Archive for February 2nd, 2018

Friday, February 2nd, 2018

Loss of Innocence

Some film historians lament that we’ll never recapture the magic of a film noir, screwball comedy, or musical comedy. There’s some truth to that, but why would you want to? Ideally, you learn the lessons from the past and apply what’s equally good from the present. That’s not possible, you say? One of the best […]

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Friday, February 2nd, 2018

Archetypal Western

Greatest Western of all time? Most influential Western? Archetypal Western? Stagecoach (1939) may be all three, depending on your point of view. John Ford hadn’t made a Western since 3 Bad Men (1926) and was eager to make another. Stagecoach was originally slated to be shot in Technicolor with David O. Selznick as the producer. […]

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Friday, February 2nd, 2018

Breaking the Rules

Sometimes the conventional wisdom is true. In this case, Citizen Kane (1941) really is one of the best films ever made. Another bit of conventional wisdom is that Welles wasn’t able to direct another great film after Kane. That bit of shared knowledge is not true. Kane is the only film where Welles was given […]

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Friday, February 2nd, 2018

The Same Only Different

The Awful Truth (1937) is one of the least appreciated of the top screwball comedies, in part because director Leo McCarey isn’t as well known as directors Frank Capra, George Cukor, Ernst Lubitsch, Preston Sturges, or even Howard Hawks. His best comedies include Let’s Go Native (1930), Duck Soup (1933), Six of a Kind (1934), […]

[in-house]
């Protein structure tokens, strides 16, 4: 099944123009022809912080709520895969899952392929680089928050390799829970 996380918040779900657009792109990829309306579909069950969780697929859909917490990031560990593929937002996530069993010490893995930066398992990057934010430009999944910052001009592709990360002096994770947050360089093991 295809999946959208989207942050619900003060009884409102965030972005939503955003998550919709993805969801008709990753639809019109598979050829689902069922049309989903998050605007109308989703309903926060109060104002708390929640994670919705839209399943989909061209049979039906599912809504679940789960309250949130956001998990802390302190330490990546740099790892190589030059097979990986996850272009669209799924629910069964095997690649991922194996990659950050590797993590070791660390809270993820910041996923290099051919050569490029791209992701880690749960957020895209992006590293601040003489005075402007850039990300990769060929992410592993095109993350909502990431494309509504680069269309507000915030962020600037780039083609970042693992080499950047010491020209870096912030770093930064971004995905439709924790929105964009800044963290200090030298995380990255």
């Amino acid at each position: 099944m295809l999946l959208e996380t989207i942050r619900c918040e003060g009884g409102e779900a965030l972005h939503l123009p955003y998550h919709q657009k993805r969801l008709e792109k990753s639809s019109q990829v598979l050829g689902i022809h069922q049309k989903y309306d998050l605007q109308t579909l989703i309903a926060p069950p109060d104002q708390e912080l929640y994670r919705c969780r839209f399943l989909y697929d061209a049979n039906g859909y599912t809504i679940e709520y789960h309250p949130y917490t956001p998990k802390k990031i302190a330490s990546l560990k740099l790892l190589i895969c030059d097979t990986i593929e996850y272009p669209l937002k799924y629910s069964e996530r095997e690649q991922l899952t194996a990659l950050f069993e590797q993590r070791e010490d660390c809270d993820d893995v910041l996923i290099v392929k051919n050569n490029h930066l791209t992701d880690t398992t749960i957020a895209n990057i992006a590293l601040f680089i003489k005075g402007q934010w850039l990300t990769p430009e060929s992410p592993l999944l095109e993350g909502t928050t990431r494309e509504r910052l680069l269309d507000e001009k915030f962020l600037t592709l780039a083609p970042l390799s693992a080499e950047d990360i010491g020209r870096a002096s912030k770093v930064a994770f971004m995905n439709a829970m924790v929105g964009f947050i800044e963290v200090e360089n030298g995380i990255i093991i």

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Friday, February 2nd, 2018

Artistic Spirit

A great film depends on everything coming together into an unlikely alignment. If a director, actor, screenwriter, cinematographer, composer, or other essential component is lacking, you may end up with only an interesting film that shows promise. With The Red Shoes (1948), so many things that could have gone wrong, didn’t. Michael Powell could have […]

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Friday, February 2nd, 2018

Beyond Intellect

Many of today’s teenagers have never seen a classic foreign film. So what would be the best one to show a teenager if you wanted to pique his or her interest in foreign films? The best choice might be Seven Samurai (1954). Because Kurosawa was so strongly influenced by Hollywood films (especially the Western genre), […]

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Friday, February 2nd, 2018

A Modern Odyssey

When asked by Jean Mitry in 1955 to list his favorite films among the ones he had directed, John Ford included The Long Voyage Home (1940) among a handful of titles. At the time of its release, John Mosher wrote in The New Yorker that this was “one of the most magnificent films in film […]

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Friday, February 2nd, 2018

Pushing the Envelope

Some films are beautiful, and some films are strangely exotic. However, there are only a few films that are both beautiful and strangely exotic. Black Narcissus (1947) is one of those few. Quite simply, it’s one of the most beautiful films every made. It was once cited by the Technicolor company as the best example […]

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